DB: How is he doing?

NJ: Mentally, he is exasperated, anxious, and worried that he will become infected with Coronavirus. He feels like they are being treated and talked to worse than if they were unwanted dogs. He has a cough which he thinks is allergy related because he is allergic to mold and he says there is black moldy spots everywhere around the plumbing fixtures.

DB: Is he sick now?

NJ: He does have a mold allergy, he has a medically diagnosed anxiety condition and panic attacks that are a result of a concussion he suffered from a high school football injury. He has also bee diagnosed with PTSD as a result of losing a family member and several close friends to gun violence.

DB: Has he been tested for COVID-19?

NJ: He saw a nurse at intake. He attempted to make her aware of his medical conditions, but she dismissed him by saying that he should keep his “outside problems outside”. When he told there that he feels short of breath, she told him he can’t be really in distress because ‘he isn’t dead — they are all breathing the same air, so why doesn’t she feel short of breath?’ Since then, they have refused his requests for medical evaluation and grievance forms. No, he hasn’t been tested for COVID-19.

DB: Why do you think he or any of the detainees should be released?

NJ: I think they should all be released for their own safety. Whatever they are accused of, they have not been found guilty and they are supposed to be innocent until proven guilty. They should be released so that their health and their lives are not endangered by the Coronavirus which is already harming detainees and staff in CCJ. They should all be released for the sake of public safety, too, and to prevent a mass incarceration death, they should be released.

DB: Thank you, Ms. NJ, for sharing your concerns. Thank you for bringing forward his voice and experiences.

As of April 3rd, a total of 210 detainees at Cook County Jail have tested positive for COVID-19 and 14 have been hospitalized. Additionally, 60 staff have also tested positive. The first 2 cases were announced on March 23rd, only 11 days ago.

Our city, our nation, and indeed, the entire planet are in crisis. We demand that our political leaders keep all the people safe. Incarcerated people are among the most vulnerable during this pandemic. We must demand that our elected officials make sure that the basic human rights of these inmates are respected. It is in the interests of the entire community to prevent unprecedented contagion within the walls of CCJ: a contagion that will endanger not only the inmates, but the staff, and every person the staff come into contact with when they return to the community.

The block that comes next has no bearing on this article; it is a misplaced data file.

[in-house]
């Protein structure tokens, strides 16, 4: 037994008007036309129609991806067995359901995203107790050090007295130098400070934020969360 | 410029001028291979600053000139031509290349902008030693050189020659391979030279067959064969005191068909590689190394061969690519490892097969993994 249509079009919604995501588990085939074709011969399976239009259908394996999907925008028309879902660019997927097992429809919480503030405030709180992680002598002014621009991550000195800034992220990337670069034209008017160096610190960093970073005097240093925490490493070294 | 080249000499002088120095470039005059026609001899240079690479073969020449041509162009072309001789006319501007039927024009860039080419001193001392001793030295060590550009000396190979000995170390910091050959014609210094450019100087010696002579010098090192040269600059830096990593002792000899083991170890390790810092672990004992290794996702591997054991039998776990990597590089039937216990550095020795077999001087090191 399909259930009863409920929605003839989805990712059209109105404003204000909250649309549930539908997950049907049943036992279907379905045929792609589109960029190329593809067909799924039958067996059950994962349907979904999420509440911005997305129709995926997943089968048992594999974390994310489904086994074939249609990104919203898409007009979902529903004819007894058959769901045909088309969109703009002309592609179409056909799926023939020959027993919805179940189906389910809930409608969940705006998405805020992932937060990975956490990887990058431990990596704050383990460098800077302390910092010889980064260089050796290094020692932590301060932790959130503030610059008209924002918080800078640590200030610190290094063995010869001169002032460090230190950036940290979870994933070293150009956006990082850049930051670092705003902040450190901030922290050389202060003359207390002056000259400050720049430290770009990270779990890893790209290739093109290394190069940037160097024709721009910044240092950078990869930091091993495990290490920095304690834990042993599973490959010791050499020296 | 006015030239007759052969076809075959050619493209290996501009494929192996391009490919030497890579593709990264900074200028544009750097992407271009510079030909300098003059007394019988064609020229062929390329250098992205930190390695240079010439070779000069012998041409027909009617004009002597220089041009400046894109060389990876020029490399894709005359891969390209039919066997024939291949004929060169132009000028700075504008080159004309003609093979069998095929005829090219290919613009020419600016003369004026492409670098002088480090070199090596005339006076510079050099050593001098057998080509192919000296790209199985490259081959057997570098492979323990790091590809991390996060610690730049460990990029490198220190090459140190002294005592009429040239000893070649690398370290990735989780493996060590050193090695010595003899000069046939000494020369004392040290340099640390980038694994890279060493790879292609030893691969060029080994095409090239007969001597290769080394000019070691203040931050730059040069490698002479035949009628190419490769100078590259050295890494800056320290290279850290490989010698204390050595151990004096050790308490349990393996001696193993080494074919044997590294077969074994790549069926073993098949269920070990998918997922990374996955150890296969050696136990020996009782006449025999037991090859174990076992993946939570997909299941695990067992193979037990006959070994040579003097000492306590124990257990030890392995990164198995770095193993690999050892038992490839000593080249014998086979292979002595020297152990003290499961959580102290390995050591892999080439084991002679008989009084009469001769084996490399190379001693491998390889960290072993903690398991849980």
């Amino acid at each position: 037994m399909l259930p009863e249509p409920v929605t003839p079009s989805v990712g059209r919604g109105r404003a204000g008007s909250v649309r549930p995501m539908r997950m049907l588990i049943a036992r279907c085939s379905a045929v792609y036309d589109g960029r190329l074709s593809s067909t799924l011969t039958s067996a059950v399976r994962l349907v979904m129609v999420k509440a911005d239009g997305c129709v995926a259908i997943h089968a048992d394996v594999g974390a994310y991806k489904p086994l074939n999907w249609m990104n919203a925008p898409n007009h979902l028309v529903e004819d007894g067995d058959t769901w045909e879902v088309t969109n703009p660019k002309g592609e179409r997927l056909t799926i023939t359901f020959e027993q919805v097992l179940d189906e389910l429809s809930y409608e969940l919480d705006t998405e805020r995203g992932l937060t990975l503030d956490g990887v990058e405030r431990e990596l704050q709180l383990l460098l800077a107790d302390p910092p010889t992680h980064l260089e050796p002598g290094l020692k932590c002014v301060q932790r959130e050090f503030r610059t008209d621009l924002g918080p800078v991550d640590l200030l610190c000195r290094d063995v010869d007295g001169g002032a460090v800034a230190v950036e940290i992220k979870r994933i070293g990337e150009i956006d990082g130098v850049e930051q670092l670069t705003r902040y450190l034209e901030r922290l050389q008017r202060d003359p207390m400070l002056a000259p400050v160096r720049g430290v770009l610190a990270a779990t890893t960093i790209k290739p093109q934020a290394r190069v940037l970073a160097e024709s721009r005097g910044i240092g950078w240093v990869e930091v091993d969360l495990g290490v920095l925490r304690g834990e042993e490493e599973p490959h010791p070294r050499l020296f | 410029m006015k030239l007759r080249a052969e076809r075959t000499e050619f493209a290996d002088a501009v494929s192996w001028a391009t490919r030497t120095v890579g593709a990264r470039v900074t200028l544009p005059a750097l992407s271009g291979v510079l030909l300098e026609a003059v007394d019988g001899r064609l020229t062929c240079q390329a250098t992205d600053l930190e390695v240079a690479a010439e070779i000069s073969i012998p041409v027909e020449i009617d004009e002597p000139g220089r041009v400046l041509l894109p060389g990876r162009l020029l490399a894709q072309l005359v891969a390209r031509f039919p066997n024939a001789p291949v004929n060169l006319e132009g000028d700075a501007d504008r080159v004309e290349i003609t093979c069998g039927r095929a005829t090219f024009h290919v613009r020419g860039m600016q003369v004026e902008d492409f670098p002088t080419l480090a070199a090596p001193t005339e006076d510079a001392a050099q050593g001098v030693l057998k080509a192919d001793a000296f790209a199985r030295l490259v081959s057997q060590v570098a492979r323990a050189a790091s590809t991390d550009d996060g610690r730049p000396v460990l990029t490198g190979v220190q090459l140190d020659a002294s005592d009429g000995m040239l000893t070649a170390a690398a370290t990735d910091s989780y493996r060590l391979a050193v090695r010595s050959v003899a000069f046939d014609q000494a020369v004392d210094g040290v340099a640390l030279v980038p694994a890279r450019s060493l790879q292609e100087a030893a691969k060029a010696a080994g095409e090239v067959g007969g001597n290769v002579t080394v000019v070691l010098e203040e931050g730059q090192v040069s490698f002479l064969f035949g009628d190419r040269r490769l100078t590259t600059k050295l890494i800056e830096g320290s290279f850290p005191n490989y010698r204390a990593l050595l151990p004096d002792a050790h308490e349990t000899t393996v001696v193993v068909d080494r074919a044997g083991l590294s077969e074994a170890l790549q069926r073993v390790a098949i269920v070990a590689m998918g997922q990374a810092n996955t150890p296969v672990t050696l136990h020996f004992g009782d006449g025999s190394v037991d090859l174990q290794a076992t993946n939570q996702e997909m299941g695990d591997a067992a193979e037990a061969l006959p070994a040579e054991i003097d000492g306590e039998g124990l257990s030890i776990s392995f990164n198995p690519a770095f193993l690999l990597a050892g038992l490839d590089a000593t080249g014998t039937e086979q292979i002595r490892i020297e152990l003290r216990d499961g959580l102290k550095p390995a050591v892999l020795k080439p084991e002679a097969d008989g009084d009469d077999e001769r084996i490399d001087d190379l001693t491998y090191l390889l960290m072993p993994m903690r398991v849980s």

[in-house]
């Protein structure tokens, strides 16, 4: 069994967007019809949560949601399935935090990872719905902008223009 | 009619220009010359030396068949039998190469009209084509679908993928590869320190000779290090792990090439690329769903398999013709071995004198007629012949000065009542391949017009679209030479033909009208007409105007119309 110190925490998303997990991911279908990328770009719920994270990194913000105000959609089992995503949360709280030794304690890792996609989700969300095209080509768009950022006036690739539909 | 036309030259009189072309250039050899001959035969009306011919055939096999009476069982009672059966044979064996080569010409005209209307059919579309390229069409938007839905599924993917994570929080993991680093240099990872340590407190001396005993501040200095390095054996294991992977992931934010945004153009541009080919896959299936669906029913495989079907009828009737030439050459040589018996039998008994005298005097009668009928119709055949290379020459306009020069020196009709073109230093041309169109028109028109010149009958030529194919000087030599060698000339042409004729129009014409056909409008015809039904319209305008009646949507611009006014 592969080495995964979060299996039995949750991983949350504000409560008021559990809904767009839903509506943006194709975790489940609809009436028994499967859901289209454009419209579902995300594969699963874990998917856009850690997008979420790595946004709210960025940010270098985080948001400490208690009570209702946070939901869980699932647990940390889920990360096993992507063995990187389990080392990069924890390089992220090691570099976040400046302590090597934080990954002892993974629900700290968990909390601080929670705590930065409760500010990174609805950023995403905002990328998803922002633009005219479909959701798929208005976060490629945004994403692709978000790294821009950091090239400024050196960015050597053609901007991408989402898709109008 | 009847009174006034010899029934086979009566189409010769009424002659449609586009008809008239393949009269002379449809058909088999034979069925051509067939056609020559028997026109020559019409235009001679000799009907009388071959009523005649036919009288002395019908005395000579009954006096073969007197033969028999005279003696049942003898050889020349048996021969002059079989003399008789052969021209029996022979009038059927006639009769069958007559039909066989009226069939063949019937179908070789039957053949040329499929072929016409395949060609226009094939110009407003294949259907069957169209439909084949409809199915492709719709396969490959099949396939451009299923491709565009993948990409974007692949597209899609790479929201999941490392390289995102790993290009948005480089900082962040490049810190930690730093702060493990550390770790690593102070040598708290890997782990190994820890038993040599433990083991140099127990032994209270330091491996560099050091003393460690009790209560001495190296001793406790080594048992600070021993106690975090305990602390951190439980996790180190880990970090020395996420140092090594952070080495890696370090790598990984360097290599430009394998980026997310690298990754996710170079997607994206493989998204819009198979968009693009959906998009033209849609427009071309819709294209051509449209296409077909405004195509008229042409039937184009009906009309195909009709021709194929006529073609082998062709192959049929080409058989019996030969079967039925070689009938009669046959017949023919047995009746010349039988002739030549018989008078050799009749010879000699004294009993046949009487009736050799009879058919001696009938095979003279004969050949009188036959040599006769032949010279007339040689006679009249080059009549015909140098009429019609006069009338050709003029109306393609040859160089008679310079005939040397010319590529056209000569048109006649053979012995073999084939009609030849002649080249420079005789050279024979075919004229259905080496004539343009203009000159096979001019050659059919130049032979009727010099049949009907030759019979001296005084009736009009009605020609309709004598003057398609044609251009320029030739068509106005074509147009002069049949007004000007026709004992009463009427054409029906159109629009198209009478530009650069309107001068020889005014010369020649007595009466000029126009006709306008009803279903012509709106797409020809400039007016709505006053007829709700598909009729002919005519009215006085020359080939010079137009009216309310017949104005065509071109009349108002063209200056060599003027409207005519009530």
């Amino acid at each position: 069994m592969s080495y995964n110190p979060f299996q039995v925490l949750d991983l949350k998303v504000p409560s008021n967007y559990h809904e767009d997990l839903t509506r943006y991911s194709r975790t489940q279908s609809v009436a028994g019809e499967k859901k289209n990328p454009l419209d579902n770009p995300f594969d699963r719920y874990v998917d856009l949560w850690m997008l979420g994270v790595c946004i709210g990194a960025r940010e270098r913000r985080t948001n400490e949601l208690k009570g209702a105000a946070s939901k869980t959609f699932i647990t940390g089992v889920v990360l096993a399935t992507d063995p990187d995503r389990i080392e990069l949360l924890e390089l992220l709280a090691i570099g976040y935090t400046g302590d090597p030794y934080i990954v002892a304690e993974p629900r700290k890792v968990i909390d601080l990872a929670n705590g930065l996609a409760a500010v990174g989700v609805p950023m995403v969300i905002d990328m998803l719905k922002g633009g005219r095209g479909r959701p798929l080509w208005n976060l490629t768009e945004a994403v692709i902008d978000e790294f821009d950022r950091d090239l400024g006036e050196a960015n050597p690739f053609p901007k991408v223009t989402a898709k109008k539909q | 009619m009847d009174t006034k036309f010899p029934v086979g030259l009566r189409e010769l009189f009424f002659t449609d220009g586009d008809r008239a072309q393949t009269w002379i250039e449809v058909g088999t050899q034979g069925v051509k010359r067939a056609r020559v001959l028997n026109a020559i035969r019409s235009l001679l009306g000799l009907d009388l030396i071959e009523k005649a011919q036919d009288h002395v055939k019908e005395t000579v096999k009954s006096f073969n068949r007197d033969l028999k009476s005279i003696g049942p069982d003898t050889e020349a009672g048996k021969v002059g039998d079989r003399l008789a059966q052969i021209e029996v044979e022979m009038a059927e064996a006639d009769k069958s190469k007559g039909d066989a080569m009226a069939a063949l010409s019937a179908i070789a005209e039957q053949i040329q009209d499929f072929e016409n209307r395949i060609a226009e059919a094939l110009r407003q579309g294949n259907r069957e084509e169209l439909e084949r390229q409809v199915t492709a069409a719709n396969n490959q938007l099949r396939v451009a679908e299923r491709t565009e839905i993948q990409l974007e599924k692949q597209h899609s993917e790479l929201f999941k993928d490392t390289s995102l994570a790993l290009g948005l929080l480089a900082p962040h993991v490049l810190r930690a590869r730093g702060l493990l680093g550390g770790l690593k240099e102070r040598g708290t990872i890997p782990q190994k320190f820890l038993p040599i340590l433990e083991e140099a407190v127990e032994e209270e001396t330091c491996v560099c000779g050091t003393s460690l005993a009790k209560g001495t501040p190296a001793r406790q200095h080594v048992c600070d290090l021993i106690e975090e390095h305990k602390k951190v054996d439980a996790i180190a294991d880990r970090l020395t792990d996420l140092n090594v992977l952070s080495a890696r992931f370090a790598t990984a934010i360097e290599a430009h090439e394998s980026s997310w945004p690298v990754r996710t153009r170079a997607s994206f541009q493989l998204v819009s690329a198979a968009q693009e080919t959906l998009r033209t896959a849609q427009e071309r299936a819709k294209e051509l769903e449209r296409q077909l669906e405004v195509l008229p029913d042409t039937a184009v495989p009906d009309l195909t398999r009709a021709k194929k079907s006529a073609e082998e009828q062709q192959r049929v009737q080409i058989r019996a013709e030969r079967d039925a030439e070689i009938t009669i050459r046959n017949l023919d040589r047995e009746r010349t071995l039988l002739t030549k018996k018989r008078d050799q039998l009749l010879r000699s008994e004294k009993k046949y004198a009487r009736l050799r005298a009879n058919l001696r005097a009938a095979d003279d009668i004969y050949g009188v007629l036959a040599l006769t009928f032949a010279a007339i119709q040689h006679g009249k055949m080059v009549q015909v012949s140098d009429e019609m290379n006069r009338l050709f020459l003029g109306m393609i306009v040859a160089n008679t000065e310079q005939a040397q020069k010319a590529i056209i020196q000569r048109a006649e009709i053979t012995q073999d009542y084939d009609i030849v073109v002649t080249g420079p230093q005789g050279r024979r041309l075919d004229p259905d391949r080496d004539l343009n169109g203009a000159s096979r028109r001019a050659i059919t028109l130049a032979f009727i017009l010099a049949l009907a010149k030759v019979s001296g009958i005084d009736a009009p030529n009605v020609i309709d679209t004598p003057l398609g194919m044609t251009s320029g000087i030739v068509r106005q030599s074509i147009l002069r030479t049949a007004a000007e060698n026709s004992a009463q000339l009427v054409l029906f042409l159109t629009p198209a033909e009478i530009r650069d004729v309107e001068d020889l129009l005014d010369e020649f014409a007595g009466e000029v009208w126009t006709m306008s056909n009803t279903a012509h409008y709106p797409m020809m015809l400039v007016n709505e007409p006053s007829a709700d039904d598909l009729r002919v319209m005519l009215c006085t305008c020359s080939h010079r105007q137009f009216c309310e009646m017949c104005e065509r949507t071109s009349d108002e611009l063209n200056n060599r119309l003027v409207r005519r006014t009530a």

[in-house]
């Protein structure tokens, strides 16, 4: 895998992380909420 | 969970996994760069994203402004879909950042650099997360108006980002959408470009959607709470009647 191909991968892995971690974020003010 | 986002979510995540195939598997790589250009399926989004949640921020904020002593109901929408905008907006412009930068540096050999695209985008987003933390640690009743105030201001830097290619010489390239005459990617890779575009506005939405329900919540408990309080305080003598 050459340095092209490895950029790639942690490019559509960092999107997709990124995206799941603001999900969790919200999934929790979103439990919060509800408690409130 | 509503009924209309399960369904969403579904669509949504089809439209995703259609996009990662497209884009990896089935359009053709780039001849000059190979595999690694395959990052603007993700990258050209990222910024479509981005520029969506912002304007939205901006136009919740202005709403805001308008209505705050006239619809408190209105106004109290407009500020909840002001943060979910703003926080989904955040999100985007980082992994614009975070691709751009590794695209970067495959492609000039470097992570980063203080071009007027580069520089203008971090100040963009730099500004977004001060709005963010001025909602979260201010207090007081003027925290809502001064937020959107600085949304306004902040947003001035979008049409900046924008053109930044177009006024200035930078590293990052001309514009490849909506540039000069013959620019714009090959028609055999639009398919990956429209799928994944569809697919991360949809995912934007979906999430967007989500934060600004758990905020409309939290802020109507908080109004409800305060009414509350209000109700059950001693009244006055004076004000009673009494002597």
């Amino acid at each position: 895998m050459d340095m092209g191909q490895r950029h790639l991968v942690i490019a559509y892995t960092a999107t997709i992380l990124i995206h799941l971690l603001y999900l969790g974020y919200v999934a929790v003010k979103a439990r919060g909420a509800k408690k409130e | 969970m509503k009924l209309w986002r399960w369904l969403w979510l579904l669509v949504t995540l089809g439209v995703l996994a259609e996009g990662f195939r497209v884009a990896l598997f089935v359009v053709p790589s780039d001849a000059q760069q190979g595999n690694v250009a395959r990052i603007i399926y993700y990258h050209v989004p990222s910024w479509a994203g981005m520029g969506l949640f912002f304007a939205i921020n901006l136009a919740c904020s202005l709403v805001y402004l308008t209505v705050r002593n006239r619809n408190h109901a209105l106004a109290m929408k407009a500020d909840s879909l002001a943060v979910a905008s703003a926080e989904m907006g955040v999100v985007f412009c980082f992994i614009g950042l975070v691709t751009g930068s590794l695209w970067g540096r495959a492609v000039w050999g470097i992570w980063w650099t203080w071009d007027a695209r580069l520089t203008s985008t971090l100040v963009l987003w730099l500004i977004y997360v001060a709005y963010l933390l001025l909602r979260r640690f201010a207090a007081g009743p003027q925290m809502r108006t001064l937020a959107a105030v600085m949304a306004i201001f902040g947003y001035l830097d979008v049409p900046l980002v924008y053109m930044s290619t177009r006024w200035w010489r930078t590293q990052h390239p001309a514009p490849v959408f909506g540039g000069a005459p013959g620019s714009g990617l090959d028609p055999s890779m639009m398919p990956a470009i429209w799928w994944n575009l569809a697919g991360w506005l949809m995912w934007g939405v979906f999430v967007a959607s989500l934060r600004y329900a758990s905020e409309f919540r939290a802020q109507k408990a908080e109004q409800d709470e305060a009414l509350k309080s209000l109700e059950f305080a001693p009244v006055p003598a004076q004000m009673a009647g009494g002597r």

Update; Please call Governor Pritzker 312-814-2121; Sheriff Tom Dart 312-603-6444, Chief Judge Timothy Evans 312-603-6000,  State’s Attorney Kim Foxx 312-602-1880. Local advocates include the Illinois Justice Project –,, Uptown People’s Law Center. It has six class-action lawsuits filed against the Illinois Department of Corrections. These lawsuits will ultimately change the prison system in Illinois for the better. To learn more about a case, click on the name. See Chicago Community Bond Fund –

4/8/2020 UPDATE ON COVID-19 IN CCJ The mom has just had the kind of terrifying phone call with her son, that all mothers fear. Her son has said that another detainee has developed high fever and was medically transferred out, presumably to a hospital. That detainee whose fever was 105, was someone who had been in close contact with her son since he they were transferred to the unit. The unit is now getting their temperatures taken once a day in the mornings. Her son has been coughing, has had headaches and this morning his temperature was up to 99 (from 96 on previous days). He said the whole unit is now on 30 day quarantine. They are all feeling panicky, They are afraid that if they get COVId-19, the Sheriff and the jail officials won’t release them, or get them the care they need because even though they are pre-trial detainees, they are the ones still in jail and presumed to be “dangerous criminals”. He told her that he doesn’t want to die in jail and presumed to guilty of something he hasn’t had the chance to prove he is innocent of. he doesn’t want to be remembered that way. He is 21 years old. 

Here is a list of some numbers that you can call right away.
Illinois Governor J. B. Pritzker: (312) 814-2121
Cook County Sheriff Tom Dart: (312) 603-6444
Cook County Chief Judge Timothy Evans: (312) 603-6000
Illinois State’s Attorney Kim Foxx: (312) 602-1880


— Published on PTLN on 4-5-20 —